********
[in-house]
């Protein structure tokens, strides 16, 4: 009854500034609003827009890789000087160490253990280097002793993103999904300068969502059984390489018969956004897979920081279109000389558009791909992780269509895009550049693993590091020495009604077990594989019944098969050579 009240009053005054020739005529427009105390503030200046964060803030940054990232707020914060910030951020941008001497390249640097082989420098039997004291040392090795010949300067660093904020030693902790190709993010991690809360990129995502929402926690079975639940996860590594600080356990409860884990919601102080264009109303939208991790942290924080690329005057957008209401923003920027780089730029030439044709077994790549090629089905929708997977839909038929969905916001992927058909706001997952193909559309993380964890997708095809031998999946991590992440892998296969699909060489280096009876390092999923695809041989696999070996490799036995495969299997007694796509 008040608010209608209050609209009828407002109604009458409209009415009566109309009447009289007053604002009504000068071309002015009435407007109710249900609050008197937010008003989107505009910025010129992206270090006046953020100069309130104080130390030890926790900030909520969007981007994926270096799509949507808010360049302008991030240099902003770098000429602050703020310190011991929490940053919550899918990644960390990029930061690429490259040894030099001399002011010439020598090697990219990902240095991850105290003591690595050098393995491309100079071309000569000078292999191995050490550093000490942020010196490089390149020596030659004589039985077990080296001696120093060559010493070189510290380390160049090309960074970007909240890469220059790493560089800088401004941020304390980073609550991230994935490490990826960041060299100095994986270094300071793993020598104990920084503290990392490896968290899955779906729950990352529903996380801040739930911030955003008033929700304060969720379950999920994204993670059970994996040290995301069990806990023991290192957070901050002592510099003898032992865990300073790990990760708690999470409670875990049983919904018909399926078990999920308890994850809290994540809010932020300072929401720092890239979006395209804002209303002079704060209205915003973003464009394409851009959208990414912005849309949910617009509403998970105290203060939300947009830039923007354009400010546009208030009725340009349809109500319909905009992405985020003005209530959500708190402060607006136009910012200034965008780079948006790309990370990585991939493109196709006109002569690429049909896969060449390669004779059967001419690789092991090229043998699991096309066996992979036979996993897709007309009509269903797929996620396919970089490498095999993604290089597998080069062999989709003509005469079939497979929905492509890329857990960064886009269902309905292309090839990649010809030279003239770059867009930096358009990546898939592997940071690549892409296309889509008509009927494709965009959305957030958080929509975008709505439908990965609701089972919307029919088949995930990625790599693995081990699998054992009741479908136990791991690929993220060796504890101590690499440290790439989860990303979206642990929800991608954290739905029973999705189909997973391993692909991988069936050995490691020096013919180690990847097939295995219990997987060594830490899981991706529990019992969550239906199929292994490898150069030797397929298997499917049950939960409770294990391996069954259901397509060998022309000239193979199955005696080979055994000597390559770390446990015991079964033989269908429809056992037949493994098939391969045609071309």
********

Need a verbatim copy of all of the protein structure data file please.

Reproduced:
[in-house]
């Protein structure tokens, strides 16, 4: 009854500034609003827009890789000087160490253990280097002793993103999904300068969502059984390489018969956004897979920081279109000389558009791909992780269509895009550049693993590091020495009604077990594989019944098969050579 009240009053005054020739005529427009105390503030200046964060803030940054990232707020914060910030951020941008001497390249640097082989420098039997004291040392090795010949300067660093904020030693902790190709993010991690809360990129995502929402926690079975639940996860590594600080356990409860884990919601102080264009109303939208991790942290924080690329005057957008209401923003920027780089730029030439044709077994790549090629089905929708997977839909038929969905916001992927058909706001997952193909559309993380964890997708095809031998999946991590992440892998296969699909060489280096009876390092999923695809041989696999070996490799036995495969299997007694796509 008040608010209608209050609209009828407002109604009458409209009415009566109309009447009289007053604002009504000068071309002015009435407007109710249900609050008197937010008003989107505009910025010129992206270090006046953020100069309130104080130390030890926790900030909520969007981007994926270096799509949507808010360049302008991030240099902003770098000429602050703020310190011991929490940053919550899918990644960390990029930061690429490259040894030099001399002011010439020598090697990219990902240095991850105290003591690595050098393995491309100079071309000569000078292999191995050490550093000490942020010196490089390149020596030659004589039985077990080296001696120093060559010493070189510290380390160049090309960074970007909240890469220059790493560089800088401004941020304390980073609550991230994935490490990826960041060299100095994986270094300071793993020598104990920084503290990392490896968290899955779906729950990352529903996380801040739930911030955003008033929700304060969720379950999920994204993670059970994996040290995301069990806990023991290192957070901050002592510099003898032992865990300073790990990760708690999470409670875990049983919904018909399926078990999920308890994850809290994540809010932020300072929401720092890239979006395209804002209303002079704060209205915003973003464009394409851009959208990414912005849309949910617009509403998970105290203060939300947009830039923007354009400010546009208030009725340009349809109500319909905009992405985020003005209530959500708190402060607006136009910012200034965008780079948006790309990370990585991939493109196709006109002569690429049909896969060449390669004779059967001419690789092991090229043998699991096309066996992979036979996993897709007309009509269903797929996620396919970089490498095999993604290089597998080069062999989709003509005469079939497979929905492509890329857990960064886009269902309905292309090839990649010809030279003239770059867009930096358009990546898939592997940071690549892409296309889509008509009927494709965009959305957030958080929509975008709505439908990965609701089972919307029919088949995930990625790599693995081990699998054992009741479908136990791991690929993220060796504890101590690499440290790439989860990303979206642990929800991608954290739905029973999705189909997973391993692909991988069936050995490691020096013919180690990847097939295995219990997987060594830490899981991706529990019992969550239906199929292994490898150069030797397929298997499917049950939960409770294990391996069954259901397509060998022309000239193979199955005696080979055994000597390559770390446990015991079964033989269908429809056992037949493994098939391969045609071309």